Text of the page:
Our View (Editorial)
High speed rail back on
reprinted from Red Deer Advocate (Greg Neiman) July 7, 2010
By the time our school-aged
children start worrying about their own retirement funds, Alberta's
population is expected to be around six million. Three quarters of
that population will live on the Edmonton-Calgary corridor. Since we
happen to occupy the middle space, we'll call it the Red Deer
corridor and claim the two big cities as suburbs of us.
All of that isn't quite as fanciful as it sounds. If we look at one
cornerstone of the province's recently-announced 40-year
transportation plan, Red Deer could become the central hub of a
transportation network through which a whole lot of people and light
freight will pass.
You guessed it, high speed rail is back on. Not the front burner,
mind you, but the on-again, off-again issue is back to a low simmer.
Naturally, when the province mentioned it was taking a new long-term
look at transportation, the Van Horne Institute, based in Calgary,
was pleased. They released a study back in 2004 that said high-speed
rail along the Red Deer corridor was not only feasible, but
necessary for our future economic health.
"Transportation is a key enabler of economic prosperity," said their
CEO Peter Wallis.
Which is about what you'd expect the CEO of a transportation think
tank to say.
Upgrade that low simmer a little bit. High-speed rail was also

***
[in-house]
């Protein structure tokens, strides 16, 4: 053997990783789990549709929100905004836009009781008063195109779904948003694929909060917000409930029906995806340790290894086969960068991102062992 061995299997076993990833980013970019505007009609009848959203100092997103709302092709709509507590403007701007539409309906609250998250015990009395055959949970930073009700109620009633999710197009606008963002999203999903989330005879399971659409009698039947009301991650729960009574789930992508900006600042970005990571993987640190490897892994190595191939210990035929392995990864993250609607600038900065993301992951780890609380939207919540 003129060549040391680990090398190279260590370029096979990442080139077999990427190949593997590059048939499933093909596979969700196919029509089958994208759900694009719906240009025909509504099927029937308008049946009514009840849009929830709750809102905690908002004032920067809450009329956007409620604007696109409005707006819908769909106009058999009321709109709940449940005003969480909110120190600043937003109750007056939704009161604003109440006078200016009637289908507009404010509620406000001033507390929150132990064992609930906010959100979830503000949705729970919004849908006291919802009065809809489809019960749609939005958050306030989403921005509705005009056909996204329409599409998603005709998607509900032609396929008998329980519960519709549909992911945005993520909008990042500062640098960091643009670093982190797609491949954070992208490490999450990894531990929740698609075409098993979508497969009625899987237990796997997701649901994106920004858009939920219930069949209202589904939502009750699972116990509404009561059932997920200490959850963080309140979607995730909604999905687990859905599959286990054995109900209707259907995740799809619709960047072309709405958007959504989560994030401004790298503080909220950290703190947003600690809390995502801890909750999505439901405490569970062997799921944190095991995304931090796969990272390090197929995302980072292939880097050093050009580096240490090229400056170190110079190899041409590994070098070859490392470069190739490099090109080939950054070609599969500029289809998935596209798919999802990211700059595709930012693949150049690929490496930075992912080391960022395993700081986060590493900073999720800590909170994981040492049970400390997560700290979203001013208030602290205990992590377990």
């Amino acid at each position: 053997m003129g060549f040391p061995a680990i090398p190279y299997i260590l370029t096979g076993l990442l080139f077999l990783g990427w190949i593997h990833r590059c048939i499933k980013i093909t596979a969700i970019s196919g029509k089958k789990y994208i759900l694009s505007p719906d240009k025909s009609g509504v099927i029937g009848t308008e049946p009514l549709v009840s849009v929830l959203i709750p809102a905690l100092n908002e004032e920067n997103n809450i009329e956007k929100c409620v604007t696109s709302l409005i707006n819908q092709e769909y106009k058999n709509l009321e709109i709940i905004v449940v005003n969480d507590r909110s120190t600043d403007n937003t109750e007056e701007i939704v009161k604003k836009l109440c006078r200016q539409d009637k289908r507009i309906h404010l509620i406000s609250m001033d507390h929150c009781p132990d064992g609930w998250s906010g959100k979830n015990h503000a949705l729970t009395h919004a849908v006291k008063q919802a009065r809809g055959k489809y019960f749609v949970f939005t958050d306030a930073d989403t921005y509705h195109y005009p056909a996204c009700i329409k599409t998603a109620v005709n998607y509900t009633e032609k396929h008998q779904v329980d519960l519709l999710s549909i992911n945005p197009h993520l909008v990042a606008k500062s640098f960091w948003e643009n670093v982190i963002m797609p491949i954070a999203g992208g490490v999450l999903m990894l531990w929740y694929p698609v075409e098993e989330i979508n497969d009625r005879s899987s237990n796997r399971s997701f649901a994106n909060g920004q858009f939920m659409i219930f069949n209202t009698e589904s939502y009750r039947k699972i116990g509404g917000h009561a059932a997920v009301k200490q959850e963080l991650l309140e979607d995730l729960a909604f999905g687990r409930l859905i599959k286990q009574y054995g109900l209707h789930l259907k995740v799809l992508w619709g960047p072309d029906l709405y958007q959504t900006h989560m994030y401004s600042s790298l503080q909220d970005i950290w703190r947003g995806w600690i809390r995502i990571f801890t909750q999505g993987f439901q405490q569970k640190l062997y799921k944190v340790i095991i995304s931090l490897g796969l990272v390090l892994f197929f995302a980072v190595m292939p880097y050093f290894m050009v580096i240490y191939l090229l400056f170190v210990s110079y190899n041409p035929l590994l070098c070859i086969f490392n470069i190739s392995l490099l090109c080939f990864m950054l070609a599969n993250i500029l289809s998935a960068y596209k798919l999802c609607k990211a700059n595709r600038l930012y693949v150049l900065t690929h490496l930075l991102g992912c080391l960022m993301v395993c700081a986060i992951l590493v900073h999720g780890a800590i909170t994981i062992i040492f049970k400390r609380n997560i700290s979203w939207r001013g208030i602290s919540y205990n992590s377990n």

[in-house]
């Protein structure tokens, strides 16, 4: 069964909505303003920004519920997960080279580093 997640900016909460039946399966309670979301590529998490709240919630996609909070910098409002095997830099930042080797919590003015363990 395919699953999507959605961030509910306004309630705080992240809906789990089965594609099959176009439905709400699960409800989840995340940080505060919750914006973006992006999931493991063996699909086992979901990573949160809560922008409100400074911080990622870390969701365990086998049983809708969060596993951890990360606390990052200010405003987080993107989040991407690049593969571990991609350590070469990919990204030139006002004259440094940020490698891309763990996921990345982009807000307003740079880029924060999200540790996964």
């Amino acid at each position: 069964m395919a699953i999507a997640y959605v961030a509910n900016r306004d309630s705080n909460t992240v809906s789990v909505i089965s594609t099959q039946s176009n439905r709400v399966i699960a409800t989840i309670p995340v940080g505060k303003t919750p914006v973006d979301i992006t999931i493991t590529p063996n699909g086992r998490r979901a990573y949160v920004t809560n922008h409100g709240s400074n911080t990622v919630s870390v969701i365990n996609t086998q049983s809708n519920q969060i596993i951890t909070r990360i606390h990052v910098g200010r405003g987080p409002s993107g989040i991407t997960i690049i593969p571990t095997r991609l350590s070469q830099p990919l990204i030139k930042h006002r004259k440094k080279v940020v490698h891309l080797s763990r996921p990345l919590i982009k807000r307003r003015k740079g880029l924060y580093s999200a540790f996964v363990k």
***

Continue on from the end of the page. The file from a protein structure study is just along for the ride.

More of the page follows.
identified as a priority over the next three years, in the
province's updated business plan earlier this year.
The province's 40-year plan is still in the "planning to plan" stage
-- and you know how these things go round and round.
But there are immediate pressures in both Edmonton and Calgary for
major upgrades to their urban transportation networks. You can't
help but notice all the light rail and freeway construction in both
centres when you visit.
And if Alberta is to be anything more than the spot on the map where
the oil enters the pipeline, these are the improvements we need. And
-- as the Van Horne Institute points out -- not 40 years from now,
Thus far, opposition comment has come from Calgary Liberal MLA
Darshan Kang. For his part, he wants us to remember that a major
transportation initiative in his city (a tunnel for the Calgary
airport), did not get provincial backing.
He says that a provincial government that can't fix today's problems
can hardly be expected to solve tomorrow's. Fair enough.
But he has it wrong when he says that the government isn't paying
attention to infrastructure problems. At least, that's if the
process recently begun is given a chance to actually become
Of course, public consultation will again be part of the process. It
seems you can't say the words "high speed rail" without starting an
But people who want to take sides on this and any other
transportation issue should really keep the year 2050, not 2010, in
Hwy 2 can get pretty hairy with today's traffic load. What will it
be like when there will basically be nearly the entire population of
Alberta today added on, who want access?
As well, consider that more and more of those people will be doing
something other than working in the energy business. That's in the
Manufacturing, processing, design, research -- things we can export
in addition to energy -- these are the things we have always said we
want to grow in our economy.
These things require the movement of goods and people.
And Red Deer, with our corridor, will be right in the middle of it.